A convenient route to power, meddling with land expropriation will pay off - but only for politicians
History will record that it was on the very week of the fifth anniversary of Nelson Mandela's death - the tail end of yearlong activities marking his centenary - that parliament decided to begin the process to emasculate perhaps his most shining and enduring legacy: the South African Constitution. The timing was apposite.
To say MPs were dancing on Mandela's grave is perhaps putting it too strongly, but the timing was almost unreal. The decision to fiddle with the constitution in order to allow for expropriation of land or property without any recourse to lawful means will be no simple or straightforward amendment. It almost feels like a violation of a sacred text. It is a momentous decision that'll tinker with the very essence of society, and will fundamentally change the order of things.
Which is obviously what is intended, but where that takes us as a nation, nobody has a clue. Scary.
The adoption of the report by the joint constitutional review committee recommending the amendment of section 25 of the constitution was greeted by scenes of jubilation and bravado by victorious MPs. That's probably understandable. The approval, though by no means the final say on the matter, is a culmination of a long-running campaign that has sharply divided society and, unfortunately, worsened race relations.
It included barefaced lies and emotive language aimed at discrediting the 1994 accord that ushered in the new dispensation. That settlement was rubbished as having sold black people down the river, and leaders such as Mandela and his comrades who were instrumental in negotiating its creation were dismissed as Uncle Toms or lackeys of white interests. Bell Pottinger, it seems, has been worth its weight in gold.
But the stuff that was peddled, though untrue, found fertile ground because, for the black majority the new democracy, other than giving them the right to vote, has yet to produce any meaningful benefits or improvement to their lives. Almost on every front - be it work, education, housing etcetera - their lot has largely deteriorated in the 24 years since liberation. Inequality has, in fact, increased.
If you're a young black person wallowing in a township or out in the sticks with no prospect of education or work and therefore a prohibitively bleak future ahead of you, you're more than likely to buy the lie from a sharp-suited politician that the reason you're poor and destitute is that the leaders agreed to a constitution that allowed white people to keep the land they stole from your forefathers. What is therefore required is to change the constitution so that we can get our land back, and voila! everything will be hunky-dory. Why not? Who doesn't want free things? That skills and capital are required in order to work the land before it can even begin to be productive barely enters the discussion. What he gets sold is obviously pie in the sky, and that, unfortunately, in our politics more often than not works like a charm.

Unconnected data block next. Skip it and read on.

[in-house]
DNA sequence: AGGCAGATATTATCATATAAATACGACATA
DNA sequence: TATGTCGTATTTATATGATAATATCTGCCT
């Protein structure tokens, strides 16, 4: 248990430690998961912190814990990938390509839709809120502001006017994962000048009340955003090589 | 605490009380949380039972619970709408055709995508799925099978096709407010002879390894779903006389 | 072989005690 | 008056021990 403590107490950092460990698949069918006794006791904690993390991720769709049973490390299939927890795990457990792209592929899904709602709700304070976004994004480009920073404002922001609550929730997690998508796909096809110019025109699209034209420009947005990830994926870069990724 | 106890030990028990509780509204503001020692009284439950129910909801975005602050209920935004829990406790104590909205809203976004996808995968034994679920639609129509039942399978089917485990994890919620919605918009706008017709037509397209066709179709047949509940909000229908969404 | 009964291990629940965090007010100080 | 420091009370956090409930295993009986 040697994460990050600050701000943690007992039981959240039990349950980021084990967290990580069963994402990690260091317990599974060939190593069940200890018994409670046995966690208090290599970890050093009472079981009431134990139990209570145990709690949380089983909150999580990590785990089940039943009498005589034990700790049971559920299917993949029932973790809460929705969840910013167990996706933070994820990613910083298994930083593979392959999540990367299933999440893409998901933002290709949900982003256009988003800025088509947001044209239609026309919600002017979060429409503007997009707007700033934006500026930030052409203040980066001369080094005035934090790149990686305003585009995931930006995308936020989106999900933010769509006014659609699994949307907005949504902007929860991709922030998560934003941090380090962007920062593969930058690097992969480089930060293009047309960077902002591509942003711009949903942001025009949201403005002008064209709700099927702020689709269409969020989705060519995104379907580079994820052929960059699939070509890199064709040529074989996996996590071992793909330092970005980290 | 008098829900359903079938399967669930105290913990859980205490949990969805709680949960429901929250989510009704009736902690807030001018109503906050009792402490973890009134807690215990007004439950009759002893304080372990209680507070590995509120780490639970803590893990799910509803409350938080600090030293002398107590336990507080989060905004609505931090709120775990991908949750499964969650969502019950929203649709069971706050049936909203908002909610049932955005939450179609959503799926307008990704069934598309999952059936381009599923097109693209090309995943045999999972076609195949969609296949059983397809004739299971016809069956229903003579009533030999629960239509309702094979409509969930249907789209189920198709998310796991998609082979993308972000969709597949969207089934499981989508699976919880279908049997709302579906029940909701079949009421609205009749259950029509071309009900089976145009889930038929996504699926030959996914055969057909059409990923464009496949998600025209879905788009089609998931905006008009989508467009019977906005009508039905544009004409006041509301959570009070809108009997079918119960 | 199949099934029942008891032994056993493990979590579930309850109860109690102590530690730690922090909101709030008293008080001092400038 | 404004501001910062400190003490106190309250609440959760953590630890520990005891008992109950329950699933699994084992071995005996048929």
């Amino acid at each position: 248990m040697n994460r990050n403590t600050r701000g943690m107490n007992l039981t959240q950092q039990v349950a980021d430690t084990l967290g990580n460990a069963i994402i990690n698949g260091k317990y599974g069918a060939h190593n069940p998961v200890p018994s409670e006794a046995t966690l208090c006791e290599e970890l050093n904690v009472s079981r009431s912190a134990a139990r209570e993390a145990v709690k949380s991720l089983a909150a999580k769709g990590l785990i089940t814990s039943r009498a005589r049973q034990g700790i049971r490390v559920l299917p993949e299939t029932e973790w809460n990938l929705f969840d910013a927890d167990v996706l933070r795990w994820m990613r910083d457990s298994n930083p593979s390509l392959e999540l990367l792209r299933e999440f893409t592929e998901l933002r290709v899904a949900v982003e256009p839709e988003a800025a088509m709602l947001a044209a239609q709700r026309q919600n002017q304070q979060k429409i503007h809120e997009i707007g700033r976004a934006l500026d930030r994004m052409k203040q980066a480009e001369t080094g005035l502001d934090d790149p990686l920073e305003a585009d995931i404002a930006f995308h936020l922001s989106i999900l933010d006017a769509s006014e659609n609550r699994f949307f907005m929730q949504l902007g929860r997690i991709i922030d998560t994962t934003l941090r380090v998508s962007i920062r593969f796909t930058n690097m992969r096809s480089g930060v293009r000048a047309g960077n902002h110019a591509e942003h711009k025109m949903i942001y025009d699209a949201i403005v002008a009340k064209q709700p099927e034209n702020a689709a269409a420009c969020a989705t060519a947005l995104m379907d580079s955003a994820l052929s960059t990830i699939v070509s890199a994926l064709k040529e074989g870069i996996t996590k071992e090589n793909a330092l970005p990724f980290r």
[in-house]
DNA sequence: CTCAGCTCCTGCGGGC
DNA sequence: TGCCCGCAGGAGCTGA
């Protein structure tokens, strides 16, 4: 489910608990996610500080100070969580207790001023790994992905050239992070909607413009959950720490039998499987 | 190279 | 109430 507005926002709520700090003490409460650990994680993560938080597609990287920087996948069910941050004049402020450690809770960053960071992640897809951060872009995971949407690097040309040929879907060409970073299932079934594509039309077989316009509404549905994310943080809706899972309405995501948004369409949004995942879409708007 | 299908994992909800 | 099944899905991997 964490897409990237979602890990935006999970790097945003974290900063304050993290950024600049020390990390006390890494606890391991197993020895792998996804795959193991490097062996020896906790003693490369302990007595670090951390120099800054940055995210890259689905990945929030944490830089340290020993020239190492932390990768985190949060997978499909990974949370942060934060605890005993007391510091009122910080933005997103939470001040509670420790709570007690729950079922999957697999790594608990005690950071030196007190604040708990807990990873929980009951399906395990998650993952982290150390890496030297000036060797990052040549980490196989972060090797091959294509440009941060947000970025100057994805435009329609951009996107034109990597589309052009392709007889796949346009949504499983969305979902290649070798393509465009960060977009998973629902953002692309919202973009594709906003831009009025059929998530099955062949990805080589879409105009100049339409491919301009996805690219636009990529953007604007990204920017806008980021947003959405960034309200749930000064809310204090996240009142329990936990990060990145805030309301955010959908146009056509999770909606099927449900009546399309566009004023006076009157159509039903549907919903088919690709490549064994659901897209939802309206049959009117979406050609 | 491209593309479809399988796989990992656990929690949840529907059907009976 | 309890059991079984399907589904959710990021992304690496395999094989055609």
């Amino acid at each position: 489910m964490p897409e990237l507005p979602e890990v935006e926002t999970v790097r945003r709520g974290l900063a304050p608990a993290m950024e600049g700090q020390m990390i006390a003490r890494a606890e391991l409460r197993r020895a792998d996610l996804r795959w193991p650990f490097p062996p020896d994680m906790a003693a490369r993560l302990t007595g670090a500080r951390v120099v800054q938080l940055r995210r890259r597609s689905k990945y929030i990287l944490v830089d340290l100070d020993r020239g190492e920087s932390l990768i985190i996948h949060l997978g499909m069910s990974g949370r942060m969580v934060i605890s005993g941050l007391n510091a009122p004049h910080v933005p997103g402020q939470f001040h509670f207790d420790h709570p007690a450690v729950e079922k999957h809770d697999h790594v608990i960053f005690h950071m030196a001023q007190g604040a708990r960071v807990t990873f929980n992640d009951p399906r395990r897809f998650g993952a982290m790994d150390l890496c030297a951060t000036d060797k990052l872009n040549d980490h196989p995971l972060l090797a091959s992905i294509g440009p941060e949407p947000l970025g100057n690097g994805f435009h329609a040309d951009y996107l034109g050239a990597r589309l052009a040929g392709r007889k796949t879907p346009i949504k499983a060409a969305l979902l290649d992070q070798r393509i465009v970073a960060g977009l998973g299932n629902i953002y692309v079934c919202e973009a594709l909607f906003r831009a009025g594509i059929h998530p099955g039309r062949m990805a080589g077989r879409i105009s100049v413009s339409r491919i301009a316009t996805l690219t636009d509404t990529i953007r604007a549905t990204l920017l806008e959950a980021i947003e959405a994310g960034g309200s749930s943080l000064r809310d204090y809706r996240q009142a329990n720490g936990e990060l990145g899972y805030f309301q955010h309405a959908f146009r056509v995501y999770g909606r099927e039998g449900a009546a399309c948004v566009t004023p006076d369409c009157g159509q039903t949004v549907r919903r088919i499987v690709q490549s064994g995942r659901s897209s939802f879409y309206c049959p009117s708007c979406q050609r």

But our youth are in such a predicament they hardly notice when they're being sold a yarn. Rampant corruption and incompetent management of resources by our politicians are largely to blame for the dire situation in which we find ourselves. What's even more tragic is that the politicians, the authors of our misery, are quick to exploit people's misfortune. They benefit from the very mess they've created. It's a vicious circle.
So in this almighty gamble with our future, there'll likely be no downside for the parties driving the country headlong into a ditch. Politics is a risk-free enterprise. The EFF, especially, are entitled to crow. They've scored what they consider a magnificent victory and hope to reap rich rewards in next year's elections. For this is primarily what it's about: power.
Nothing to do with the absolution of the wrongs of the past or rescuing people from poverty. The party has recognised that land expropriation is a convenient vehicle to more power. Since its inception, the EFF has campaigned on nothing else. The ANC has only recently decided to tag along, an elephant being led by an ant. Call it stupidity, hypocrisy, cowardice - they all fit the bill.
The hunger for land is real and genuine, and was rightfully recognised and provided for in the constitution. But the ANC has totally bungled the entire project. Land restitution has become a complete and utter fiasco. Large tracts of land lie fallow, unclaimed, or have ended up in the wrong hands, especially those of senior government officials. Corruption is rife. The constitutional amendment therefore will allow the ANC a way out of the mess it has created. A party that can hardly keep the lights on cannot be expected to carry out such a huge undertaking without botching it.
In a sense Cyril Ramaphosa has been lucky. He's been given the sort of latitude that would never have been afforded Nkosazana Dlamini-Zuma had she been president. Because he's regarded as somebody with business acumen, people seem to believe he would not have undertaken a policy that would be ruinous to the economy if he hadn't figured it all out. They know his heart is not in it (he was bounced into it) but they hope he'll somehow be able to pull a rabbit out of a hat.
On the land issue, the ANC under Ramaphosa seems to have farmed out its authority to the EFF the same way Jacob Zuma turned power over to the Guptas.
How this finally pans out, only time will tell. As the saying goes, we should hope for the best, but prepare for the worst.